Oh, it’s more than that. I’ve written several series with several different publishers, and even done a couple of Star Wars’ novels, and a “Tarzan” novelization. From a strictly mechanical point of view, my style is very set now. If I know what I want to accomplish in a scene, it’s effortless to write it now (after more than 50 books).

But that’s the mundane answer. More importantly, something happened a couple of years ago which changed the way I think about what I do. I don’t remember exactly what the catalyst might have been – likely a fan letter relating a poignant story of how Drizzt had found someone in a dark place and helped him through it – but all of a sudden, I came to realize that what I was doing was much more than telling stories.

I’m a huge fan of the old “Cosmos” series by Carl Sagan. Sagan called “Cosmos” his spiritual journey. I always thought that was a quaint notion – I didn’t really get it.

A few years ago, Paul Goat Allen, a reviewer for Barnes and Noble, did a piece called “The Tao of Drizzt” and another one relating his spiritual journey with Drizzt. As I mentioned earlier, I get a lot of letters from people who have let the series into their lives; I always found this humbling and overwhelming, but I don’t think I ever took a step back and asked myself “why?”

A couple of years ago, I subconsciously did just that. Again, I don’t remember the particular catalyst, but I came to understand that my writing, particularly this series which has been beside me for nearly a quarter of a century, is really a way of sorting through my own spiritual journey. Through these adventures, I ask of myself the question of “why?” all the time. As Drizzt and his friend, and his enemies, as all those other characters in all those other novels, sort through their dilemmas, their moral quandaries, their fears and their hopes, there are times when I’m expressing my own beliefs, but more often than not, I’m sorting through my own issues as I type.

When I wrote the book Mortalis, the 4th book of the 7-book DemonWars series, for example, I was watching my best friend, my brother, wither away from pancreatic cancer. Mortalis is all about the grieving process; writing it was the catharsis I needed to get through that awful year. My writing is my catharsis, my spiritual journey, my way of making sense of…life. I write because writing is my way of looking into my own thoughts and heart and soul. Carl Sagan had his “Cosmos” and I’ve been lucky enough to find mine.

How has your writing process evolved over the years?

Once again, on the mundane, mechanical level, it’s changed quite a bit. I used to be much more structured in my schedule – I had to be, because I had young children. I’d get them off to school and get to work. I only had a few hours to get my word count. Now I’m an empty-nester, so my time is my own. I write when I feel the urge and look at my deadlines in terms of a weekly, or even monthly, word-count, instead of a daily job.

Other than that, though, I write now the same way I did when I first started. Even the revelation I explained in the previous question hasn’t changed that. I write by putting myself in the place of my characters, by acting as them to understand what they might do in that situation. It’s a one-man play with many characters, and that desire to delve into the psyche of even the minor players on that stage is the enjoyment of it all, and the method I use to search every perspective on an issue.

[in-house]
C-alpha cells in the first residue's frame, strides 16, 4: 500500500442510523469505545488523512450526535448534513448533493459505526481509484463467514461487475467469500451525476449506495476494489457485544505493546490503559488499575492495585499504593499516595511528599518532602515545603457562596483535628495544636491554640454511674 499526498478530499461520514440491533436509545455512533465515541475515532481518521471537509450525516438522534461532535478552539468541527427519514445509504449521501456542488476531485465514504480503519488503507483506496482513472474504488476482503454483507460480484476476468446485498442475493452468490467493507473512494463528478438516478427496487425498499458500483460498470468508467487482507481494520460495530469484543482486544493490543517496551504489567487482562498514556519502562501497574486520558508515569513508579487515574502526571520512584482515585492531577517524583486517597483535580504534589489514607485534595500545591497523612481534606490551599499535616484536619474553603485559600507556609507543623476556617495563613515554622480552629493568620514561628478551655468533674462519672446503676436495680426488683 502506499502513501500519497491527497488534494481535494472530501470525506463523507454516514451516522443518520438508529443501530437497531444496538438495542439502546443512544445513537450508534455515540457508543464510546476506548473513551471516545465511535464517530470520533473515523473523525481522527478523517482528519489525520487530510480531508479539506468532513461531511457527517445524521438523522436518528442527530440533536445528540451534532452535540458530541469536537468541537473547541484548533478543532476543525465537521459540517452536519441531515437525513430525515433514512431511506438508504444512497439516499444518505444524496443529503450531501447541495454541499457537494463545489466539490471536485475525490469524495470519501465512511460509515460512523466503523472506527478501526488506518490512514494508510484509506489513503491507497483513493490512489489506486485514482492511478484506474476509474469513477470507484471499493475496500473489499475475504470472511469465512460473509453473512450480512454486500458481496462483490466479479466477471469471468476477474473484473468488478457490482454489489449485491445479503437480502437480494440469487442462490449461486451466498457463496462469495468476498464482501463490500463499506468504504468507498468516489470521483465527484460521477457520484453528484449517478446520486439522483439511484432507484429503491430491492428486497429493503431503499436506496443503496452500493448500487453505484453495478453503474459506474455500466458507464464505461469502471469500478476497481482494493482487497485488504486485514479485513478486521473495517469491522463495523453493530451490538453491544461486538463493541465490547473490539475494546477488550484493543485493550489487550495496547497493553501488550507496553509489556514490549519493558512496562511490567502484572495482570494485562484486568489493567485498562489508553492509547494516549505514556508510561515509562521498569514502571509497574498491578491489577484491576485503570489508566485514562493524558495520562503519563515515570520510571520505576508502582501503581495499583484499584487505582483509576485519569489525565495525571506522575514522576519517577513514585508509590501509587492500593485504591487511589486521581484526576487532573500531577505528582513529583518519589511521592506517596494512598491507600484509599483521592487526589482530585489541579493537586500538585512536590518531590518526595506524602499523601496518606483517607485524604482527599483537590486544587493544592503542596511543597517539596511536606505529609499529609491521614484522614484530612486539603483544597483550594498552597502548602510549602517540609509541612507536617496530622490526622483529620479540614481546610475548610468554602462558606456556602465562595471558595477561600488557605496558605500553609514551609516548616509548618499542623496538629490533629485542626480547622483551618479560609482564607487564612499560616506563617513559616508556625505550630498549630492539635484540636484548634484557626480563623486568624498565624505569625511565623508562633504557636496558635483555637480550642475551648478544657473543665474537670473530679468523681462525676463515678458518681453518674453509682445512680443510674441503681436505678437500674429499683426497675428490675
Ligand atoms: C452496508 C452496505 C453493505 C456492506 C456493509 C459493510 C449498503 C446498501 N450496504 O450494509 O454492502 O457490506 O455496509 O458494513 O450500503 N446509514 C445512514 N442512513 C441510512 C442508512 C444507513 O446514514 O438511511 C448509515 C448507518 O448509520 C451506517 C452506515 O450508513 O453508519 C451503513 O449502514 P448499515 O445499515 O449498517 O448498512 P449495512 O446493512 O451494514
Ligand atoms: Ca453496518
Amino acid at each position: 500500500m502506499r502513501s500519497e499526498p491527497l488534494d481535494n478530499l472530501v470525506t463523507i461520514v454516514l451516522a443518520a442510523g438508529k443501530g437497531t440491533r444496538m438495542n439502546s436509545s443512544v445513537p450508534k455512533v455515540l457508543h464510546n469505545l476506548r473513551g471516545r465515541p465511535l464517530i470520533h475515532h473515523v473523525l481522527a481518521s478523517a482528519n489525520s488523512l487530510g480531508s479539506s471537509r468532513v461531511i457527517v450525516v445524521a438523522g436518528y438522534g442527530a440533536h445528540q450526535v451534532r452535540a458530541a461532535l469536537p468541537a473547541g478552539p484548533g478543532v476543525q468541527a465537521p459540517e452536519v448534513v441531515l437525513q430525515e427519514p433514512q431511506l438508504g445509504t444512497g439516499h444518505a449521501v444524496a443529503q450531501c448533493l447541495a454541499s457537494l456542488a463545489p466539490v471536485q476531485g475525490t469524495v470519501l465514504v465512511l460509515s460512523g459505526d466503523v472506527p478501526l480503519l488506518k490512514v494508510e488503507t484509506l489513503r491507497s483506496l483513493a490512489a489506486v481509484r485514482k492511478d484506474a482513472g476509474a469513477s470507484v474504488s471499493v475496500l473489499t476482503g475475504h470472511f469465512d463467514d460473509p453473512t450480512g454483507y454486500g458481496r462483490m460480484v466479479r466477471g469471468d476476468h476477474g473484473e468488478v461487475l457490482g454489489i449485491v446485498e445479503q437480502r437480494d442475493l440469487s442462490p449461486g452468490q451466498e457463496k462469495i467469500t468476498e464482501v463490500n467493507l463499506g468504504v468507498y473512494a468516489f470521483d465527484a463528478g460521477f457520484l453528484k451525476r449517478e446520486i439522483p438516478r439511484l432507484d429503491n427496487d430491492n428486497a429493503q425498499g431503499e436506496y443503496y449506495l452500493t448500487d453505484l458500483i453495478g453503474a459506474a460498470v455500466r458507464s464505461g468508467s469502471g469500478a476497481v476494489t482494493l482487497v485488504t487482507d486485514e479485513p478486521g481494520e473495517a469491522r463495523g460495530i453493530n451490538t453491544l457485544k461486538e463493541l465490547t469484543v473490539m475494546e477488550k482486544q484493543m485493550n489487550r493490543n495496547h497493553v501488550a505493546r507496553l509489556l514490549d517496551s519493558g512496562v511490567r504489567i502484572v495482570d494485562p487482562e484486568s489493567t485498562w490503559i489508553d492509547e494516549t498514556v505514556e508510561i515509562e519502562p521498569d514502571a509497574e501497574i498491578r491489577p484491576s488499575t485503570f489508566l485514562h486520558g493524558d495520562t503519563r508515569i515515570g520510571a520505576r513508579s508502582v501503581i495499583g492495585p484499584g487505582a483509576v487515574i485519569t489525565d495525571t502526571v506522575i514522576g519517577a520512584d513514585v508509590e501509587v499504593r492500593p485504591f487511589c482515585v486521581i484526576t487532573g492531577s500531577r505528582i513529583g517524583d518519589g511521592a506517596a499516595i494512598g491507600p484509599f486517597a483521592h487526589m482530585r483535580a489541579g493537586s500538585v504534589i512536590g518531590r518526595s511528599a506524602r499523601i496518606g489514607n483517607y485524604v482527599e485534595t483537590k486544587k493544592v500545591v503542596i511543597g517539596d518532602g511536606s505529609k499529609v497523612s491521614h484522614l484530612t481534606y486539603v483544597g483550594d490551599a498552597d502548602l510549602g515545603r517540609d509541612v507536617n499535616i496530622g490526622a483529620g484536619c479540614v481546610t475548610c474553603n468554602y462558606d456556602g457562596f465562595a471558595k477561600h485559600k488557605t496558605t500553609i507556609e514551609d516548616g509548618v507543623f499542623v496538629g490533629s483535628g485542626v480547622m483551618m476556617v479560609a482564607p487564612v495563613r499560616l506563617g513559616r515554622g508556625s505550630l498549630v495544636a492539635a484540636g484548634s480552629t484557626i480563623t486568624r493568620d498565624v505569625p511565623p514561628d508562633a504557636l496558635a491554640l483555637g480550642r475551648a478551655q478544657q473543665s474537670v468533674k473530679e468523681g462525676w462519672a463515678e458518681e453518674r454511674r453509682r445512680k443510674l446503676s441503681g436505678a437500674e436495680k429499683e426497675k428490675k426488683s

People often ask me about outlines – yes, I do them. I have to, by contract, and they really are a valuable guide in remembering where you are on a particular story. But I think of an outline like a telephone pole, a straight-line explanation of the beginning, the middle and the end. As I write the book, that pole become a tree, with all of these strange branches growing every which way. It occurs to me that I write a book the way other people read a book. I really don’t know what might happen on the next page, which drives me along just so I can find out what the resolution might be. That hasn’t changed, not one bit, and if it ever does, if writing these books becomes stenography or purposeful manipulation, I’ll just walk away.

Do you ever feel constrained writing about Drizzt? And what elements of the character appeal to you up to this day?

The short answer is no. If you’re asking about the constraints of a shared world here, dependent upon a game, again, I focus on the truisms that transcend the physical limitations. If you’re asking about the particular character – am I tied down to this one dark elf, love it or leave it – then the answer is absolutely not, because Drizzt walks his journey as I walk mine. I saw the world very differently when I started writing this series. I was 28 years old and thought I knew everything, and was sure that I’d live forever, and oh, wouldn’t the world be grand if everyone would just listen to me? Now, I’m 52, and know that I don’t know anything and God or the Flying Spaghetti Monster help us if I ever became King of the World.

My perspective has changed, and so has Drizzt’s. We recently put all of the Drizzt short stories together in a single anthology, and in that process, I was able to go back and annotate them, mostly to explain my frame of mind and what I was trying to do in that particular story. Have you ever sat on the couch with the old photo albums? It was the same experience; I was transported back to the time and place of the writing. These tales, this work, is my life’s album. I’m afraid to contemplate the profound darkness I’d find if I ever grew bored with it.

A lot of your novels are divided into three- or four-book series.

a. What are the advantages and challenges writing for this peculiar format?

b. How much do you treat each book as a stand-alone novel, and how much do you pace it or setup the larger story arc?

Well, mostly what you’re talking about is marketing, honestly. I rarely write my books as trilogies or quartets or anything like that (The Cleric Quintet being an exception). Publishers in this genre want trilogies – I blame Tolkien!